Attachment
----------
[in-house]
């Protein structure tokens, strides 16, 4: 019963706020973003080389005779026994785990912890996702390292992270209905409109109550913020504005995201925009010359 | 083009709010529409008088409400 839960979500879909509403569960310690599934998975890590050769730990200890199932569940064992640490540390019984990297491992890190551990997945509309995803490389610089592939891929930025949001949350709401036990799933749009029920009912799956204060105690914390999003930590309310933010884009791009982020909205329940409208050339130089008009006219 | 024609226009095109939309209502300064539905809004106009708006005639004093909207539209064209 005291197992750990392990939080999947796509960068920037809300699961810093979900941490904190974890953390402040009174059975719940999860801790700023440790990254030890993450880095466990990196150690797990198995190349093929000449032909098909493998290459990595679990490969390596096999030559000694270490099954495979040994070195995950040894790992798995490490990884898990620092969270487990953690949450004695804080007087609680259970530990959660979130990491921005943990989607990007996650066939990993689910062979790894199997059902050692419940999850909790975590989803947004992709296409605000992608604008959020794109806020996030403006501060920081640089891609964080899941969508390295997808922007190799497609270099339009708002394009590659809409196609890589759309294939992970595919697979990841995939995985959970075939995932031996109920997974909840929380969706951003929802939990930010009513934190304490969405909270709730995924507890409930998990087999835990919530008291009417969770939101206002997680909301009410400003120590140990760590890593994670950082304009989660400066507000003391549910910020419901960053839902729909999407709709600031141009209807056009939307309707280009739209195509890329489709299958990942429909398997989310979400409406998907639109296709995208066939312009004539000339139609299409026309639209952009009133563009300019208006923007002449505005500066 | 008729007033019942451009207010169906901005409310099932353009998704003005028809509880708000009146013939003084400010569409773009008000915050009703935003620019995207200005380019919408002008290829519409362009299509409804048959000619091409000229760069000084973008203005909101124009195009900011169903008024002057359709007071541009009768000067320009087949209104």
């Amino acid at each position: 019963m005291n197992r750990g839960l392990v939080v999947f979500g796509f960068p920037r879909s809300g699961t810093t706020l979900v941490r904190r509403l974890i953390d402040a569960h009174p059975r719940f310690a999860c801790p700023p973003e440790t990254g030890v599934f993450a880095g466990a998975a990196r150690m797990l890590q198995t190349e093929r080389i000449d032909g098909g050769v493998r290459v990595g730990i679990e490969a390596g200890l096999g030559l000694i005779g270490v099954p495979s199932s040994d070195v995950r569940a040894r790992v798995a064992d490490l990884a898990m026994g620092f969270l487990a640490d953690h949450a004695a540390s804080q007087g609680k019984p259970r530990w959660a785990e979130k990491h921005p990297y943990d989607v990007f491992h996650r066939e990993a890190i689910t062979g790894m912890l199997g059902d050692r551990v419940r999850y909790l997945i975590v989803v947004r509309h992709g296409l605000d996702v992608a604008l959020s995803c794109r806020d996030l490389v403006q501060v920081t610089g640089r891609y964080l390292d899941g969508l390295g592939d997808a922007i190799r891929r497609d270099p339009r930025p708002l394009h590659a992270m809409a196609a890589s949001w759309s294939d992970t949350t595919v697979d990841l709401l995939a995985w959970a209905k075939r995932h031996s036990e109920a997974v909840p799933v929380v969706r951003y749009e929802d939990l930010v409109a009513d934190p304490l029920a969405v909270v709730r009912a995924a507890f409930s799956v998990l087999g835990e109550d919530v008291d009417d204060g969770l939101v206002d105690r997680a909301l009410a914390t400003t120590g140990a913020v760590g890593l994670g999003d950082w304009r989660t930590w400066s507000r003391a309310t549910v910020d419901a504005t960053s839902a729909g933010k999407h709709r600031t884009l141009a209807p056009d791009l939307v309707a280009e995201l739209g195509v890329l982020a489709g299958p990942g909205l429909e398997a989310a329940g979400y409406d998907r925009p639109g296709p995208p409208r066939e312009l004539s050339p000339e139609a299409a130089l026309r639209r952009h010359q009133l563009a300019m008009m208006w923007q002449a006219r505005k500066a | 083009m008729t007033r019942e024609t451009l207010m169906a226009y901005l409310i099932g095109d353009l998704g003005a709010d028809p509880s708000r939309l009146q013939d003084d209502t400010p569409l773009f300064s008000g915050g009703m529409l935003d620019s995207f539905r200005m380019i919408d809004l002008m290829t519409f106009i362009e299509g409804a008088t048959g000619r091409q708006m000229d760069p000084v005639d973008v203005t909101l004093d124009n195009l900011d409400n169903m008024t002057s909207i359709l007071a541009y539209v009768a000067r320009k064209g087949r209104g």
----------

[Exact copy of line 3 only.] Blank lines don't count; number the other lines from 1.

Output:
């Amino acid at each position: 019963m005291n197992r750990g839960l392990v939080v999947f979500g796509f960068p920037r879909s809300g699961t810093t706020l979900v941490r904190r509403l974890i953390d402040a569960h009174p059975r719940f310690a999860c801790p700023p973003e440790t990254g030890v599934f993450a880095g466990a998975a990196r150690m797990l890590q198995t190349e093929r080389i000449d032909g098909g050769v493998r290459v990595g730990i679990e490969a390596g200890l096999g030559l000694i005779g270490v099954p495979s199932s040994d070195v995950r569940a040894r790992v798995a064992d490490l990884a898990m026994g620092f969270l487990a640490d953690h949450a004695a540390s804080q007087g609680k019984p259970r530990w959660a785990e979130k990491h921005p990297y943990d989607v990007f491992h996650r066939e990993a890190i689910t062979g790894m912890l199997g059902d050692r551990v419940r999850y909790l997945i975590v989803v947004r509309h992709g296409l605000d996702v992608a604008l959020s995803c794109r806020d996030l490389v403006q501060v920081t610089g640089r891609y964080l390292d899941g969508l390295g592939d997808a922007i190799r891929r497609d270099p339009r930025p708002l394009h590659a992270m809409a196609a890589s949001w759309s294939d992970t949350t595919v697979d990841l709401l995939a995985w959970a209905k075939r995932h031996s036990e109920a997974v909840p799933v929380v969706r951003y749009e929802d939990l930010v409109a009513d934190p304490l029920a969405v909270v709730r009912a995924a507890f409930s799956v998990l087999g835990e109550d919530v008291d009417d204060g969770l939101v206002d105690r997680a909301l009410a914390t400003t120590g140990a913020v760590g890593l994670g999003d950082w304009r989660t930590w400066s507000r003391a309310t549910v910020d419901a504005t960053s839902a729909g933010k999407h709709r600031t884009l141009a209807p056009d791009l939307v309707a280009e995201l739209g195509v890329l982020a489709g299958p990942g909205l429909e398997a989310a329940g979400y409406d998907r925009p639109g296709p995208p409208r066939e312009l004539s050339p000339e139609a299409a130089l026309r639209r952009h010359q009133l563009a300019m008009m208006w923007q002449a006219r505005k500066a | 083009m008729t007033r019942e024609t451009l207010m169906a226009y901005l409310i099932g095109d353009l998704g003005a709010d028809p509880s708000r939309l009146q013939d003084d209502t400010p569409l773009f300064s008000g915050g009703m529409l935003d620019s995207f539905r200005m380019i919408d809004l002008m290829t519409f106009i362009e299509g409804a008088t048959g000619r091409q708006m000229d760069p000084v005639d973008v203005t909101l004093d124009n195009l900011d409400n169903m008024t002057s909207i359709l007071a541009y539209v009768a000067r320009k064209g087949r209104g």